Co-administration of the prebiotic 1-kestose and the paraprobiotic Lactiplantibacillus plantarum FM8 in magellanic penguins promotes the activity of intestinal Lactobacillaceae and reduces the plc gene levels encoding Clostridium perfringens toxin

Tadashi Fujii, Chiho Kezuka, Yuichiro Kawaguchi, Saki Yamakawa, Nobuhiro Kondo, Kohei Funasaka, Yoshiki Hirooka, Takumi Tochio

Research output: Contribution to journalArticlepeer-review

1 Citation (Scopus)

Abstract

Despite the well-known potential health benefits of prebiotics and non-viable probiotics (paraprobiotics) in various animal species, research regarding their use in penguins is scarce. Our study aimed to investigate the impact of a combined administration of prebiotics and paraprobiotics (referred to here as “parasynbiotics”) on the gut microbiome and overall health of Magellanic penguins (Spheniscus magellanicus). The parasynbiotics consisted of 1-kestose, which is a fructooligosaccharide comprising sucrose and fructose, and heat-killed Lactiplantibacillus plantarum FM8, isolated from pickled vegetables. It was administered to eight penguins aged <3 years (Young-group) and nine penguins aged >17 years (Adult-group) for 8 weeks. Results from 16S rRNA sequencing revealed that compared to baseline, parasynbiotic administration significantly decreased the relative abundance of intestinal Clostridiaceae_222000 in both groups and significantly increased that of Lactobacillaceae in the Young-group. Quantitative real-time polymerase chain reaction revealed a significant decrease in the plc gene levels encoding alpha-toxin of Clostridium perfringens in the Young-group after parasynbiotic administration (P=0.0078). In the Young-group, parasynbiotic administration significantly increased the plasma levels of total alpha-globulin (P=0.0234), which is associated with inflammatory responses. Furthermore, exposure of dendritic cells to heat-killed L. plantarum FM8 promoted the secretion of interleukin 10, a major anti-inflammatory cytokine. Overall, parasynbiotic administration enhanced the activity of gut Lactobacillaceae, decreased the levels of C. perfringens and its toxin encoding plc gene, and reduced inflammatory response in penguins. These results provide novel insights into the potential benefits of parasynbiotics for improving penguin health.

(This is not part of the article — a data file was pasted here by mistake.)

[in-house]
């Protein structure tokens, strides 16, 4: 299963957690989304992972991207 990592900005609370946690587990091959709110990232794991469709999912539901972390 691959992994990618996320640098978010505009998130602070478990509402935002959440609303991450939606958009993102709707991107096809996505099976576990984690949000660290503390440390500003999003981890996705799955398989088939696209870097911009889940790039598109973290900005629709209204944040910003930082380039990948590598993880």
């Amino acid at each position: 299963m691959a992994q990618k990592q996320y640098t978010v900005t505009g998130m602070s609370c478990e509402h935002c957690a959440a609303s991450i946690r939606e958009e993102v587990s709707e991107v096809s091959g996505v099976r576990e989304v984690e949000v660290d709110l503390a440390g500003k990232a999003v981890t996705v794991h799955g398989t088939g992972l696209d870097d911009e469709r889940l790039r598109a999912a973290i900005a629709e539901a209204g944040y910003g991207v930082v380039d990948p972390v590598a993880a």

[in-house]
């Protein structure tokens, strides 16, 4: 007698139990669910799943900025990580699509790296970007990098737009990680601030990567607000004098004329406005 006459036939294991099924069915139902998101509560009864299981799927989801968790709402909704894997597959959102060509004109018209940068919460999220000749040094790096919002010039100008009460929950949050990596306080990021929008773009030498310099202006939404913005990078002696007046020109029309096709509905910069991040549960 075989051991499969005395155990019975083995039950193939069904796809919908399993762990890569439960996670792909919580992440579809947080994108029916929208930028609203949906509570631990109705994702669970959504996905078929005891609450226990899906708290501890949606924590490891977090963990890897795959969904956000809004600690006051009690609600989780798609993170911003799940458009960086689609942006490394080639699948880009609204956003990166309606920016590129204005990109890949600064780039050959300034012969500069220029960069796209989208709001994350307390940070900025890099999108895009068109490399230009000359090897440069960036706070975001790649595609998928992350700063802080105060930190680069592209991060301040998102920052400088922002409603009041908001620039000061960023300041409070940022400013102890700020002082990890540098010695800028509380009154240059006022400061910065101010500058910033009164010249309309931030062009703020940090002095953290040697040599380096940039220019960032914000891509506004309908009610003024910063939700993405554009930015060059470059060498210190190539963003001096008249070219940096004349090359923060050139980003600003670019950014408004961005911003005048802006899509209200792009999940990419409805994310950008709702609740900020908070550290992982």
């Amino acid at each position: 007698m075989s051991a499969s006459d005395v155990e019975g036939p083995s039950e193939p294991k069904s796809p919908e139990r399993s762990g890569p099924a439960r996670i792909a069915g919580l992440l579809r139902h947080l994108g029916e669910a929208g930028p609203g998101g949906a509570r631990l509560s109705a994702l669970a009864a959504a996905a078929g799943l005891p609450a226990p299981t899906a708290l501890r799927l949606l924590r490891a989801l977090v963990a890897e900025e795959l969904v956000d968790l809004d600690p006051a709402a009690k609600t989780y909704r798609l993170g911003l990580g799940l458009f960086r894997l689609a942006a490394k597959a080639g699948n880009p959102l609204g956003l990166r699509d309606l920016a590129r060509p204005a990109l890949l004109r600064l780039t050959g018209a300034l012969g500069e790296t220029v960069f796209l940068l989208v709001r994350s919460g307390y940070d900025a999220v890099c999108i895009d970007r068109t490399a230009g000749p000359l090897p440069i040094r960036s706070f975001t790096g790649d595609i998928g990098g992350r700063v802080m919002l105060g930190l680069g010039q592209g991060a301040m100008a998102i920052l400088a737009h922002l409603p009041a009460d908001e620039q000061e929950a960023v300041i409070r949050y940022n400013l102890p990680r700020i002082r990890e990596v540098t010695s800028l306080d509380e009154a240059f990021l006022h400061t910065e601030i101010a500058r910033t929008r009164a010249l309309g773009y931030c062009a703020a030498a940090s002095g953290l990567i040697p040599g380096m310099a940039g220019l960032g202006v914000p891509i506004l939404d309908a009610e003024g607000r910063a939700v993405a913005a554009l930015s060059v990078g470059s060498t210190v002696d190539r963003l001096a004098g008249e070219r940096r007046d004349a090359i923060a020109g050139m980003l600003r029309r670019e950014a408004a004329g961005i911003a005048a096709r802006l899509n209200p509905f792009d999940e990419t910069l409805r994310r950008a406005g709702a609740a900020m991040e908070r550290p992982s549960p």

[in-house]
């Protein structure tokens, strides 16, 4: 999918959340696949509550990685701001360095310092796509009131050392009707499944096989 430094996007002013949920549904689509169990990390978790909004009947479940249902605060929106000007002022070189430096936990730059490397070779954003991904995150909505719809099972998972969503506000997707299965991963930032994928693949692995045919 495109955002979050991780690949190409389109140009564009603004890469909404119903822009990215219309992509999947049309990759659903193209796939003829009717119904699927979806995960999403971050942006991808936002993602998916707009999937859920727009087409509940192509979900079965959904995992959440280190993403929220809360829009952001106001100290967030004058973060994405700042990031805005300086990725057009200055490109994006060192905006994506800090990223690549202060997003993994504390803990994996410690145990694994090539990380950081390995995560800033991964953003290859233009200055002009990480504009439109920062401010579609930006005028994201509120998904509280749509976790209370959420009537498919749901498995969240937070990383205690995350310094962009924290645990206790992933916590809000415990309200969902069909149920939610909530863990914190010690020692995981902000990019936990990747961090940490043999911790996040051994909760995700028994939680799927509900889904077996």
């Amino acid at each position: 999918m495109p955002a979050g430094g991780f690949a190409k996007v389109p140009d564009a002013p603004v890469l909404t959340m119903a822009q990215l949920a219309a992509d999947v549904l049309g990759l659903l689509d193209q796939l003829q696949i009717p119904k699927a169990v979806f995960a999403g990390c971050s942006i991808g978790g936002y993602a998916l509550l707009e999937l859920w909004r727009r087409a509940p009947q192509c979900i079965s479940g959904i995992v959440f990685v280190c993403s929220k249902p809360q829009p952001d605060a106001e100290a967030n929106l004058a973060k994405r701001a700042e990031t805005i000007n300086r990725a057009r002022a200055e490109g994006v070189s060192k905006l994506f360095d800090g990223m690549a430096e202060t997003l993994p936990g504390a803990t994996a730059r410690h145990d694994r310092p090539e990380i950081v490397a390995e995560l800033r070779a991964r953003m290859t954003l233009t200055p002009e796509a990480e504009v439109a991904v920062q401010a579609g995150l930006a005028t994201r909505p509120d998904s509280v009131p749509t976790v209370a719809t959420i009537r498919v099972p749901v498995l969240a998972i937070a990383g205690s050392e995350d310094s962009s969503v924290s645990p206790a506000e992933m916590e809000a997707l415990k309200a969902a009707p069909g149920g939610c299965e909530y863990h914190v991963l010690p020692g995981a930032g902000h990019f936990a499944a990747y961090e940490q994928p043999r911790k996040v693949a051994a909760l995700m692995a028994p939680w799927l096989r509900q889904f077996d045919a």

Original languageEnglish
Pages (from-to)193-201
Number of pages9
JournalJournal of Veterinary Medical Science
Volume86
Issue number2
DOIs
Publication statusPublished - 2024

All Science Journal Classification (ASJC) codes

  • General Veterinary

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